Tuesday, June 30, 2009

Yurt Plans, Part 3: Water and Sanitation

The next question to consider once I decided on shelter and power was twofold: Where do I get water for bathing, cooking, and drinking and what do I do with it when I'm done? The first portion of that is relatively simple. I can get a used food-grade 50 gallon barrel for relatively cheap, so that will be my storage. But then what to do with wash water when I'm done?

That leads to another, more difficult question. What do I do with my, erm, gastric byproducts?

{disclaimer: from this point forward I will be discussing the composting of human excrement, that is to say, poop. There may be attempts at low-brow scatological humor. If this subject makes you uncomfortable, it's okay. I'm not extremely comfortable with it myself. Fecophobia is very common in western culture. Let's step right in, shall we?}

My first thought was, ewww, I really don't want to be up to my elbows in... hard work trying to dispose of my wastes. I was hoping to find some magic solution to just make it go away; but as my old boss used to say, you can wish in one hand and... Oh, never mind. What I ended up learning was that there are only a few ways to have an off grid toilet.

The first one most of us are familiar with- the latrine. Just a hole in the ground that you do your business in. Smelly, cold in the winter, hot in the summer, and, as it turns out, horrible for the environment. Latrines don't actually treat the waste, they just wait for anaerobic decomposition to take place. In the meantime, pathogens are leaching into the surrounding soil and can travel up to 50 feet laterally. In addition, when it fills up, a new one needs to be dug or the old one scooped out. No thanks.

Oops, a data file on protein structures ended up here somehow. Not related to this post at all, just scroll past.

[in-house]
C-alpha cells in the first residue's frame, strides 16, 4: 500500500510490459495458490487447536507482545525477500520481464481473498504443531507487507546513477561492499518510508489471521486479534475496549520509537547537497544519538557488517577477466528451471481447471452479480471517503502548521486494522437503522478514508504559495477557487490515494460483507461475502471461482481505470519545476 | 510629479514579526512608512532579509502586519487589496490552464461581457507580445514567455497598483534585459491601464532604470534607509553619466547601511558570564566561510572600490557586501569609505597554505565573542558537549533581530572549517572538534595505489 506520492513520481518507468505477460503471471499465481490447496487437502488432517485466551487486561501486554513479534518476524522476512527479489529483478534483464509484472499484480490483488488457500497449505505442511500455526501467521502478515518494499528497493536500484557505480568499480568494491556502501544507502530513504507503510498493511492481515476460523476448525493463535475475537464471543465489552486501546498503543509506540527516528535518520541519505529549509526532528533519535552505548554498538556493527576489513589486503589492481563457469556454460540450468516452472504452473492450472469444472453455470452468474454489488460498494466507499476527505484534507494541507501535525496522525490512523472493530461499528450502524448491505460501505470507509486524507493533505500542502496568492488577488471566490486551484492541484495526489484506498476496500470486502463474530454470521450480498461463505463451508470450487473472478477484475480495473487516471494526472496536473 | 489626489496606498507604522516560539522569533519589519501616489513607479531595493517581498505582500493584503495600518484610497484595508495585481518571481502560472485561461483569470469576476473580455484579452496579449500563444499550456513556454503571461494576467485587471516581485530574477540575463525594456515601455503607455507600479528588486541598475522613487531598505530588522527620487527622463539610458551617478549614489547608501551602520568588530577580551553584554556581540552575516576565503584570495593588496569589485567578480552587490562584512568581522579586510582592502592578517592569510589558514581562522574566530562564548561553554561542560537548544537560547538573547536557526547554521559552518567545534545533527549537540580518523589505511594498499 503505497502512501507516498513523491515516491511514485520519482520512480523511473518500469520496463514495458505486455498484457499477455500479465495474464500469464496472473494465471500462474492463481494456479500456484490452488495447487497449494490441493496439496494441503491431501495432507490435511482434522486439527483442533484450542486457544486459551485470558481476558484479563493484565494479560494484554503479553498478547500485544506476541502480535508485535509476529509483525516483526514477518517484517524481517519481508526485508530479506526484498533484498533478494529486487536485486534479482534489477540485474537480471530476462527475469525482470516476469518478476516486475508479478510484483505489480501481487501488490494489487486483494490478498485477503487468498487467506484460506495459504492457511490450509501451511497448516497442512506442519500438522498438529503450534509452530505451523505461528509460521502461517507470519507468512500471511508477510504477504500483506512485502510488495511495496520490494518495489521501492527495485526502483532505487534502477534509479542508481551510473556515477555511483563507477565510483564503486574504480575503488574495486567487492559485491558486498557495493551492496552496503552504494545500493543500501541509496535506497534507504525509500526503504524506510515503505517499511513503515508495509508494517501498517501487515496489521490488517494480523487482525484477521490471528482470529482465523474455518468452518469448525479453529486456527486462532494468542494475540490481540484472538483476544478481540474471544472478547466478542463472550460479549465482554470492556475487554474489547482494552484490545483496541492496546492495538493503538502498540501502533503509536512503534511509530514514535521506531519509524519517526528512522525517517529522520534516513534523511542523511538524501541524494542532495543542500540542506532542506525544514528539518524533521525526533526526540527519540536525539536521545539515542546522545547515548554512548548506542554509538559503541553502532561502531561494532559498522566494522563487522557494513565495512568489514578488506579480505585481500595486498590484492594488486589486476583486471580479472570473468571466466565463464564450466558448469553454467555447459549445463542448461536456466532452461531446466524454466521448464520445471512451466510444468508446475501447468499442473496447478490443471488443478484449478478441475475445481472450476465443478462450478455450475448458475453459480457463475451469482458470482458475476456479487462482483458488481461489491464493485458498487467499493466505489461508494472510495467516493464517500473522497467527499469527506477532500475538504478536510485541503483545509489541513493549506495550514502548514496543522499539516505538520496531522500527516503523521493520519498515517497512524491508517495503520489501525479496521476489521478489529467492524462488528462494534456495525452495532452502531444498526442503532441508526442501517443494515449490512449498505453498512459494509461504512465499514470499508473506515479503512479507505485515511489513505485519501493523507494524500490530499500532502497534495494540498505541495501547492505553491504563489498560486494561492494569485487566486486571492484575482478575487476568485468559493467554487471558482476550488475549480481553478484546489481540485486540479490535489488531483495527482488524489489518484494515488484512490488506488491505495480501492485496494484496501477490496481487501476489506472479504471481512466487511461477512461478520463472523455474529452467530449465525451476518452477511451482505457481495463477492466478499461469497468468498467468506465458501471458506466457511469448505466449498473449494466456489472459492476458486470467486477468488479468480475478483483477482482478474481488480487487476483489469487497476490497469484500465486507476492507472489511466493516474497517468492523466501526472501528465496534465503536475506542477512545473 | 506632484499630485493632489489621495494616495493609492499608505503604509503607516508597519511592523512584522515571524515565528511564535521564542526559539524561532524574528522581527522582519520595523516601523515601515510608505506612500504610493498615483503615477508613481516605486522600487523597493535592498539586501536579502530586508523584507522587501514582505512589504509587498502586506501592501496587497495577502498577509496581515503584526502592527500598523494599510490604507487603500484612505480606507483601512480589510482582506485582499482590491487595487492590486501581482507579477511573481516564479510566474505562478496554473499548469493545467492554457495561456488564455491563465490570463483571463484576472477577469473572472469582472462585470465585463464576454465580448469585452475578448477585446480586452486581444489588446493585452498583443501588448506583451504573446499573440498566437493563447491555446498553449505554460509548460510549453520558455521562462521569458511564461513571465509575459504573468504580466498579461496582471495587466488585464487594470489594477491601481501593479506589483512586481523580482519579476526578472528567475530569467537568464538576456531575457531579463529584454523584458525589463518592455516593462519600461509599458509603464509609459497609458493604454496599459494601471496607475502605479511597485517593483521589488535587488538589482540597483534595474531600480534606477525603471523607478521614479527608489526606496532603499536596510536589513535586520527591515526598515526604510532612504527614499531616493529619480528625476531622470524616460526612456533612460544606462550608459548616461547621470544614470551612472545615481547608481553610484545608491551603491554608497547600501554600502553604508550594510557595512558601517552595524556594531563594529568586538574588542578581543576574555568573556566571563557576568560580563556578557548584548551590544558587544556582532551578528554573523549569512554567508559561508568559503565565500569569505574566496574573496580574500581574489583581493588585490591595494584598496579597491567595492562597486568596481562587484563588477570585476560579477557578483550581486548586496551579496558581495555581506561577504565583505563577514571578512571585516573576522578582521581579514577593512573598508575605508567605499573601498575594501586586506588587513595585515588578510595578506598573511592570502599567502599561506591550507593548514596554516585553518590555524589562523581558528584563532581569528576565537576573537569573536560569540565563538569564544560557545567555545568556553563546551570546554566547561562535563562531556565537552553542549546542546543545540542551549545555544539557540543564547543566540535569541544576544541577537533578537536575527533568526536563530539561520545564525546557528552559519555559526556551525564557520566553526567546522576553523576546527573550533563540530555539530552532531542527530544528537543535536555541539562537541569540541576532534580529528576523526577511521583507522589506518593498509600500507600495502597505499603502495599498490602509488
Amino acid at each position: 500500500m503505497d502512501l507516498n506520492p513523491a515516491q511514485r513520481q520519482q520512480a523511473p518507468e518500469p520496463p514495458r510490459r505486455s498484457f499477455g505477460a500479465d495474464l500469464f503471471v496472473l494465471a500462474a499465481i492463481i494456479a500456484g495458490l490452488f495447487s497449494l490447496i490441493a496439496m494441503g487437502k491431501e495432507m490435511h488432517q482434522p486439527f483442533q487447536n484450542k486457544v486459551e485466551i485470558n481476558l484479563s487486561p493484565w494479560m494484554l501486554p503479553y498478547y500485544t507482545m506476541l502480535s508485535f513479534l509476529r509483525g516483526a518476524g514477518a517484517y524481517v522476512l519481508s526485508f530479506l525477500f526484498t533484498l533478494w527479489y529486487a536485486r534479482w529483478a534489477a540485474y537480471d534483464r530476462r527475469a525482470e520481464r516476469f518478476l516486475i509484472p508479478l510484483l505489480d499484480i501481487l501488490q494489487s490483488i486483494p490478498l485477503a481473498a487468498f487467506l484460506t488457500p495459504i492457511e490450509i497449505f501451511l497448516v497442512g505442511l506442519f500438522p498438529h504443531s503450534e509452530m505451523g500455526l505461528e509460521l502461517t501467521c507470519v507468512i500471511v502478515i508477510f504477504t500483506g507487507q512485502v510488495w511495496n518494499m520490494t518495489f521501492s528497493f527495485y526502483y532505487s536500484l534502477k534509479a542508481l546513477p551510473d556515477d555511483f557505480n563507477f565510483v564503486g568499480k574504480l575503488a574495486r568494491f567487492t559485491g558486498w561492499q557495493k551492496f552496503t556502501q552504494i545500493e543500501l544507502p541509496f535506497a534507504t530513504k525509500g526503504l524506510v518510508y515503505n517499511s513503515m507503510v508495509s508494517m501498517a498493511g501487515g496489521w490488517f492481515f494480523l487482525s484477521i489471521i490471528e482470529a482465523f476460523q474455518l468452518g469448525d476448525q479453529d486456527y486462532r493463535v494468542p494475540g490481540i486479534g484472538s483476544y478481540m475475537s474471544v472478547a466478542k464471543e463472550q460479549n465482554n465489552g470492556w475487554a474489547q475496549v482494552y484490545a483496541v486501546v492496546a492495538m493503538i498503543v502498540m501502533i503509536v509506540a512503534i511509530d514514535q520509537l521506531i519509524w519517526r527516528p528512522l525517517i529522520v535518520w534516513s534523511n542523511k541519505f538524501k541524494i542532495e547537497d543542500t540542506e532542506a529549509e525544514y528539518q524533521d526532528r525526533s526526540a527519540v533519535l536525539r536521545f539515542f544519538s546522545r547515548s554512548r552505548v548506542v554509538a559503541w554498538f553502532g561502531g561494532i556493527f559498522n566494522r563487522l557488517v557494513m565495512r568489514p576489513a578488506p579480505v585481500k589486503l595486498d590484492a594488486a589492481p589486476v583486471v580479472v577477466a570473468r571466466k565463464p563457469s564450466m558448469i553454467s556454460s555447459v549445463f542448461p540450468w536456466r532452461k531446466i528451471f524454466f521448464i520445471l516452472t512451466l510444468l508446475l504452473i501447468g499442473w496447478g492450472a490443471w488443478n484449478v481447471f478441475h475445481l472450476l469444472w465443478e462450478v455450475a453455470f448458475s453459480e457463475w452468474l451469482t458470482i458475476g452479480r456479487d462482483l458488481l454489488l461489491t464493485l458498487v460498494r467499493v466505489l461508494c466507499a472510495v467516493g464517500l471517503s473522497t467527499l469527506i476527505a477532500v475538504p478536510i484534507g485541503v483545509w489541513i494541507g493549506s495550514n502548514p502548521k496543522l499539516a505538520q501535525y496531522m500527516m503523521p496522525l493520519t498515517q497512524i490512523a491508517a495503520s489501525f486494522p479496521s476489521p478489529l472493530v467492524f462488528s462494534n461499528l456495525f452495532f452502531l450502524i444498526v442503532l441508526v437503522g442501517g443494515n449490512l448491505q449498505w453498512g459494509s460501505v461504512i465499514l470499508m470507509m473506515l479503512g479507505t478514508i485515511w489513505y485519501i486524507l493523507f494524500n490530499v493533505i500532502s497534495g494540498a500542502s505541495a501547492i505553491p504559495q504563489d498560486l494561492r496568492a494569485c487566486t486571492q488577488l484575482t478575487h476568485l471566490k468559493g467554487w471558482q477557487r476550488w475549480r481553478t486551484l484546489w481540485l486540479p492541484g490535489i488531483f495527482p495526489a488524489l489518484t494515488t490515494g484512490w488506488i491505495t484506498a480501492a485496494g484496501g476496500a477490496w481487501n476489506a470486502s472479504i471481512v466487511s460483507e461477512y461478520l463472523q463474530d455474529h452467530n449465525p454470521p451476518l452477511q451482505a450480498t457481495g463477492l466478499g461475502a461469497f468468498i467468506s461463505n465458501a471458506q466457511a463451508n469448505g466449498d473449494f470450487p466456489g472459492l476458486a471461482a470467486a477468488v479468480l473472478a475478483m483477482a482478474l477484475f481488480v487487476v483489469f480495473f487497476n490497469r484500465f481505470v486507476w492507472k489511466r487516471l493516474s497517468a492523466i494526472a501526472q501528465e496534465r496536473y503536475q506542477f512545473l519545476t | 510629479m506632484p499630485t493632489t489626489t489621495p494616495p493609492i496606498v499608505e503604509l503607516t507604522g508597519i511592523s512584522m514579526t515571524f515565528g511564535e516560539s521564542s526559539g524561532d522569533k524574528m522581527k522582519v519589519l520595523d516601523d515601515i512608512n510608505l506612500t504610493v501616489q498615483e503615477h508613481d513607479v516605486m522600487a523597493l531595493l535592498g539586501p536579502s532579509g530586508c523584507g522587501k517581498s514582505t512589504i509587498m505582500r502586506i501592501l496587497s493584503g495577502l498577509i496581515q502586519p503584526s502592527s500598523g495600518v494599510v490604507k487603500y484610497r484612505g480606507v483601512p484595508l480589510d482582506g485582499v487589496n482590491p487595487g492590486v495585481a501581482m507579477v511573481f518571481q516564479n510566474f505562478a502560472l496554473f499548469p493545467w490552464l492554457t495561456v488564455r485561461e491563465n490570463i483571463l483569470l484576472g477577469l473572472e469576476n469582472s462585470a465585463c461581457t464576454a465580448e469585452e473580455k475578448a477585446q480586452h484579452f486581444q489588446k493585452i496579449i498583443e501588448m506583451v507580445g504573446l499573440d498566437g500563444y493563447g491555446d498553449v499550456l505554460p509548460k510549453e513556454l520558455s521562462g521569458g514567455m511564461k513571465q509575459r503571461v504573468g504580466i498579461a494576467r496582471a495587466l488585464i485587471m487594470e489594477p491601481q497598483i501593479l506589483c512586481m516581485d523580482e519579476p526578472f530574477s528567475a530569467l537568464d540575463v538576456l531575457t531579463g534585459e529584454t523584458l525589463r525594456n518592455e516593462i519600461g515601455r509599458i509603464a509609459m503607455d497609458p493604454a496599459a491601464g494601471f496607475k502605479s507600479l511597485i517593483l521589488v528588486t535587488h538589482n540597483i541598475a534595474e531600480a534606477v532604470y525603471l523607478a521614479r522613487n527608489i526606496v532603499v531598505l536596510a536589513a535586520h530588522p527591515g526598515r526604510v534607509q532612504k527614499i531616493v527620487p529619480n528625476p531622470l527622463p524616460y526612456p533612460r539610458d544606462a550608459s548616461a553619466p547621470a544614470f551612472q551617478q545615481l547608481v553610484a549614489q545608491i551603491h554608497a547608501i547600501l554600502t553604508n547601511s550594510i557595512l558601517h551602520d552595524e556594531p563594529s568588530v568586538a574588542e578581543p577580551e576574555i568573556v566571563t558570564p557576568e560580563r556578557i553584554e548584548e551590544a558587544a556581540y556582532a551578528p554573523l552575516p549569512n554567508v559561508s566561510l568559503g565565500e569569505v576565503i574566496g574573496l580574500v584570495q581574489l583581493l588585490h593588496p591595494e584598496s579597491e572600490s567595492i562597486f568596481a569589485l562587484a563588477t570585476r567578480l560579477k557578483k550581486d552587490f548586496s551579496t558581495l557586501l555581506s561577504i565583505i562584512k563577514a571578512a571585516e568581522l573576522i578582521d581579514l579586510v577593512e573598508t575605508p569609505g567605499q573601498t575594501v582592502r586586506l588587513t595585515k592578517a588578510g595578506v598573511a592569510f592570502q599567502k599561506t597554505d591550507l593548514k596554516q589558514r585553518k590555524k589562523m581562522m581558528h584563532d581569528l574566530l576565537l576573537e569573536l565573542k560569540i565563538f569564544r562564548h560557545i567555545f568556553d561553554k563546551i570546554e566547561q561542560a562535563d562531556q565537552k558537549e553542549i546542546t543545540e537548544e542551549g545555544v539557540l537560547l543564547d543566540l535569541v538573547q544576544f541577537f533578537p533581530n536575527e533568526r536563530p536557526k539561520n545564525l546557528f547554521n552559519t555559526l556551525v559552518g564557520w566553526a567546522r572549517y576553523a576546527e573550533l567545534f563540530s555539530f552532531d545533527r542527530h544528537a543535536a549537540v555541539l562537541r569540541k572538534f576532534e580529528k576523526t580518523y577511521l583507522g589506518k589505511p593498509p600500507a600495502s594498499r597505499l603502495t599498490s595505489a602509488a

Another method is incineration. There are commercial toilets that use an electric element to incinerate your deposits. Periodically you remove a sort of dust from a tray below the toilet and discard that. This method works well, but requires an obscene amount of energy and can stink.

The third method is composting. I started looking at commercial composting toilets, and found that, while efficient and odorless, they cost around $2000 each. That's more than twice my yurt budget! I was starting to think I was up a creek and out of luck, but then I found The Humanure Handbook by Joseph Jenkins.

This self-published 250-page volume outlines a composting toilet system in which the actual composting takes place in an outdoor compost pile, and the toilet is simply a receptacle that gets emptied periodically. But that's not the interesting part of the book. Jenkins makes a carefully researched, well-supported case for large scale 'humanure' composting. He points out that all creatures in nature form a nutrient cycle with their environment and nothing leaves the system. He then contrasts that with our current nutrient cycle:

Interesting point, but what about smell and disease? Jenkins says that, done properly, this system has no odor and the composting temperature will kill all harmful pathogens to the point that the compost can be used to grow food. Cool.

Jenkins' book is available from Amazon or the publisher's website: www.jenkinspublishing.com. The first edition of the book is available for free on the website.

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